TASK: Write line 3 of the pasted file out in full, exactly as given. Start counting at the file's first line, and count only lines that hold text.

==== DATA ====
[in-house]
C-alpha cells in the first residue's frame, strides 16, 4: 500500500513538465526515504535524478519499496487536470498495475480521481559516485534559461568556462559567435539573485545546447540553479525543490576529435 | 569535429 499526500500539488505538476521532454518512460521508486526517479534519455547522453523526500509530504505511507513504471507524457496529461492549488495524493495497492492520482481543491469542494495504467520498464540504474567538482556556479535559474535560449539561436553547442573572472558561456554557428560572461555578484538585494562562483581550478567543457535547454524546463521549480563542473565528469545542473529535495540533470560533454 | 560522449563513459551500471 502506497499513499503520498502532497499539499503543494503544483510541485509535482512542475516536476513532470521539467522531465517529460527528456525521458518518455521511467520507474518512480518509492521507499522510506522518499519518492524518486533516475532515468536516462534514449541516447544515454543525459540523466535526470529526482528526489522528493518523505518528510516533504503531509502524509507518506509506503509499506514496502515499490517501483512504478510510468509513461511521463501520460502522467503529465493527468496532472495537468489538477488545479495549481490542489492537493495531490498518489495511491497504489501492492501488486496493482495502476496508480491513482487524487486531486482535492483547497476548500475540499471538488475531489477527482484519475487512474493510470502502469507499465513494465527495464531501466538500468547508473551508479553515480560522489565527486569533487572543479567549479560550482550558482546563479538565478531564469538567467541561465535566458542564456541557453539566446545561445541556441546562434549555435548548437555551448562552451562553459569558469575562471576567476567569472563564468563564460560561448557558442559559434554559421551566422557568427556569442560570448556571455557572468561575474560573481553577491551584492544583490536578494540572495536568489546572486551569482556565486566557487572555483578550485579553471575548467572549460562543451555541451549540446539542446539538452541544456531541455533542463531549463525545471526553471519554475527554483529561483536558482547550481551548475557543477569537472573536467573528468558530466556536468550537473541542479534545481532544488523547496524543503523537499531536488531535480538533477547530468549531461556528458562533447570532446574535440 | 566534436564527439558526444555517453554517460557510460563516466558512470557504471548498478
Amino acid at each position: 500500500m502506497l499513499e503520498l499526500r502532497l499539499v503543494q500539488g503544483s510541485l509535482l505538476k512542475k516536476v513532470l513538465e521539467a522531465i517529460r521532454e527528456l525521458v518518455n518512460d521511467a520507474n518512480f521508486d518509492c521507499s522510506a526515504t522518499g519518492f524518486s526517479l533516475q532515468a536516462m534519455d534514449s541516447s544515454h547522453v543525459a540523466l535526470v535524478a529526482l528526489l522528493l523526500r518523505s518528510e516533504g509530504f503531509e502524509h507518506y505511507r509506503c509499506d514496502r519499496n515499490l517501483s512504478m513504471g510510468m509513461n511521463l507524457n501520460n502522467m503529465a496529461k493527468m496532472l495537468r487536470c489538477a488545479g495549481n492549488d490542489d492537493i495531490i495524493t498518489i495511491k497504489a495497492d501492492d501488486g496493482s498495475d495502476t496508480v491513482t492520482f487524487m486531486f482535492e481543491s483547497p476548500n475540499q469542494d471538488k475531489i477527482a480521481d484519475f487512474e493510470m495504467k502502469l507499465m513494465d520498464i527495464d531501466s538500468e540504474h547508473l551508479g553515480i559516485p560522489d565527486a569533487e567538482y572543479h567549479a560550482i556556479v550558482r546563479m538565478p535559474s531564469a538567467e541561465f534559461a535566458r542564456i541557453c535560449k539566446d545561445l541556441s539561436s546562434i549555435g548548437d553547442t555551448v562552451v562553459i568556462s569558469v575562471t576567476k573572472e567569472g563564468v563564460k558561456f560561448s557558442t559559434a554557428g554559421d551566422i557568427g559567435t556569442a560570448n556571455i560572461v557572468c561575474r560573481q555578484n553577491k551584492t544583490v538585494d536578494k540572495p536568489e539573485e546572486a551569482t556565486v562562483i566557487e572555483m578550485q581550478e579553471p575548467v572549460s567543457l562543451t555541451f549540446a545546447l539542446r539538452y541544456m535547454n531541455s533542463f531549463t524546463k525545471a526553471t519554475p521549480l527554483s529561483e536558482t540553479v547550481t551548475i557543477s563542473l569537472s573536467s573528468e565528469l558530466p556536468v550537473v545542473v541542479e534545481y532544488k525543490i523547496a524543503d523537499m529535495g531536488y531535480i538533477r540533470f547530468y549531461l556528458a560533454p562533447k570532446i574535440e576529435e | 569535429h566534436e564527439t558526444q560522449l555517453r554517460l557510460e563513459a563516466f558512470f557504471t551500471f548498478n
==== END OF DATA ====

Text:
Amino acid at each position: 500500500m502506497l499513499e503520498l499526500r502532497l499539499v503543494q500539488g503544483s510541485l509535482l505538476k512542475k516536476v513532470l513538465e521539467a522531465i517529460r521532454e527528456l525521458v518518455n518512460d521511467a520507474n518512480f521508486d518509492c521507499s522510506a526515504t522518499g519518492f524518486s526517479l533516475q532515468a536516462m534519455d534514449s541516447s544515454h547522453v543525459a540523466l535526470v535524478a529526482l528526489l522528493l523526500r518523505s518528510e516533504g509530504f503531509e502524509h507518506y505511507r509506503c509499506d514496502r519499496n515499490l517501483s512504478m513504471g510510468m509513461n511521463l507524457n501520460n502522467m503529465a496529461k493527468m496532472l495537468r487536470c489538477a488545479g495549481n492549488d490542489d492537493i495531490i495524493t498518489i495511491k497504489a495497492d501492492d501488486g496493482s498495475d495502476t496508480v491513482t492520482f487524487m486531486f482535492e481543491s483547497p476548500n475540499q469542494d471538488k475531489i477527482a480521481d484519475f487512474e493510470m495504467k502502469l507499465m513494465d520498464i527495464d531501466s538500468e540504474h547508473l551508479g553515480i559516485p560522489d565527486a569533487e567538482y572543479h567549479a560550482i556556479v550558482r546563479m538565478p535559474s531564469a538567467e541561465f534559461a535566458r542564456i541557453c535560449k539566446d545561445l541556441s539561436s546562434i549555435g548548437d553547442t555551448v562552451v562553459i568556462s569558469v575562471t576567476k573572472e567569472g563564468v563564460k558561456f560561448s557558442t559559434a554557428g554559421d551566422i557568427g559567435t556569442a560570448n556571455i560572461v557572468c561575474r560573481q555578484n553577491k551584492t544583490v538585494d536578494k540572495p536568489e539573485e546572486a551569482t556565486v562562483i566557487e572555483m578550485q581550478e579553471p575548467v572549460s567543457l562543451t555541451f549540446a545546447l539542446r539538452y541544456m535547454n531541455s533542463f531549463t524546463k525545471a526553471t519554475p521549480l527554483s529561483e536558482t540553479v547550481t551548475i557543477s563542473l569537472s573536467s573528468e565528469l558530466p556536468v550537473v545542473v541542479e534545481y532544488k525543490i523547496a524543503d523537499m529535495g531536488y531535480i538533477r540533470f547530468y549531461l556528458a560533454p562533447k570532446i574535440e576529435e | 569535429h566534436e564527439t558526444q560522449l555517453r554517460l557510460e563513459a563516466f558512470f557504471t551500471f548498478n